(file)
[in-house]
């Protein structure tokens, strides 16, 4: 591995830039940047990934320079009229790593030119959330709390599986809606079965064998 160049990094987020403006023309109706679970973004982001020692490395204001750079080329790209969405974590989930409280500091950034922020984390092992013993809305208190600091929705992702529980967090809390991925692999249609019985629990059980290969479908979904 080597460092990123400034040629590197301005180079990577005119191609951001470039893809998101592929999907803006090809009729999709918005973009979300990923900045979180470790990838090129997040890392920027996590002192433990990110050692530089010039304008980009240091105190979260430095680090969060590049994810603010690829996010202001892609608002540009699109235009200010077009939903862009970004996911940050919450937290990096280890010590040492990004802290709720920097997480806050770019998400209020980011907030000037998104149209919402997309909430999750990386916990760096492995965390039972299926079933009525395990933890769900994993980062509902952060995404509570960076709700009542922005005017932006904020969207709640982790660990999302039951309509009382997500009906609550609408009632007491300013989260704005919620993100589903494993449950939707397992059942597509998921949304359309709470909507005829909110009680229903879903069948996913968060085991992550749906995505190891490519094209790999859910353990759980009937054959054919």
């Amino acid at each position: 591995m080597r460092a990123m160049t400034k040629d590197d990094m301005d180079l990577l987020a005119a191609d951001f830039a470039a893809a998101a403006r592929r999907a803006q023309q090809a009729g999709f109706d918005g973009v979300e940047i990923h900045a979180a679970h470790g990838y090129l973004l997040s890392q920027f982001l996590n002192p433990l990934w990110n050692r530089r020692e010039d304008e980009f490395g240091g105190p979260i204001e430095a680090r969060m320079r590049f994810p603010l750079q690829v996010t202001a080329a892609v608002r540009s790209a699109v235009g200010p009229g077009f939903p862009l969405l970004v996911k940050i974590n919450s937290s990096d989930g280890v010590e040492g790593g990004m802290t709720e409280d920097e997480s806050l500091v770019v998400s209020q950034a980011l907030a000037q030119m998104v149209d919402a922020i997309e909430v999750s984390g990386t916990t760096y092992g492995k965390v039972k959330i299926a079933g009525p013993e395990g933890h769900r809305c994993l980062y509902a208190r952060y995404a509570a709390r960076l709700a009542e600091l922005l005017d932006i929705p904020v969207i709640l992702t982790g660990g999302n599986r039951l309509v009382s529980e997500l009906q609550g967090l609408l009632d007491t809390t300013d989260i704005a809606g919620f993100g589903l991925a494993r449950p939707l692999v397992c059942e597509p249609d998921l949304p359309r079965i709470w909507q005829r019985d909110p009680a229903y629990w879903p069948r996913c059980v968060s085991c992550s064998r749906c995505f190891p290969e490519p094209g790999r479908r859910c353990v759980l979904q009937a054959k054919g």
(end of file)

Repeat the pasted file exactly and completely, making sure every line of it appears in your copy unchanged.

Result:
[in-house]
């Protein structure tokens, strides 16, 4: 591995830039940047990934320079009229790593030119959330709390599986809606079965064998 160049990094987020403006023309109706679970973004982001020692490395204001750079080329790209969405974590989930409280500091950034922020984390092992013993809305208190600091929705992702529980967090809390991925692999249609019985629990059980290969479908979904 080597460092990123400034040629590197301005180079990577005119191609951001470039893809998101592929999907803006090809009729999709918005973009979300990923900045979180470790990838090129997040890392920027996590002192433990990110050692530089010039304008980009240091105190979260430095680090969060590049994810603010690829996010202001892609608002540009699109235009200010077009939903862009970004996911940050919450937290990096280890010590040492990004802290709720920097997480806050770019998400209020980011907030000037998104149209919402997309909430999750990386916990760096492995965390039972299926079933009525395990933890769900994993980062509902952060995404509570960076709700009542922005005017932006904020969207709640982790660990999302039951309509009382997500009906609550609408009632007491300013989260704005919620993100589903494993449950939707397992059942597509998921949304359309709470909507005829909110009680229903879903069948996913968060085991992550749906995505190891490519094209790999859910353990759980009937054959054919």
């Amino acid at each position: 591995m080597r460092a990123m160049t400034k040629d590197d990094m301005d180079l990577l987020a005119a191609d951001f830039a470039a893809a998101a403006r592929r999907a803006q023309q090809a009729g999709f109706d918005g973009v979300e940047i990923h900045a979180a679970h470790g990838y090129l973004l997040s890392q920027f982001l996590n002192p433990l990934w990110n050692r530089r020692e010039d304008e980009f490395g240091g105190p979260i204001e430095a680090r969060m320079r590049f994810p603010l750079q690829v996010t202001a080329a892609v608002r540009s790209a699109v235009g200010p009229g077009f939903p862009l969405l970004v996911k940050i974590n919450s937290s990096d989930g280890v010590e040492g790593g990004m802290t709720e409280d920097e997480s806050l500091v770019v998400s209020q950034a980011l907030a000037q030119m998104v149209d919402a922020i997309e909430v999750s984390g990386t916990t760096y092992g492995k965390v039972k959330i299926a079933g009525p013993e395990g933890h769900r809305c994993l980062y509902a208190r952060y995404a509570a709390r960076l709700a009542e600091l922005l005017d932006i929705p904020v969207i709640l992702t982790g660990g999302n599986r039951l309509v009382s529980e997500l009906q609550g967090l609408l009632d007491t809390t300013d989260i704005a809606g919620f993100g589903l991925a494993r449950p939707l692999v397992c059942e597509p249609d998921l949304p359309r079965i709470w909507q005829r019985d909110p009680a229903y629990w879903p069948r996913c059980v968060s085991c992550s064998r749906c995505f190891p290969e490519p094209g790999r479908r859910c353990v759980l979904q009937a054959k054919g």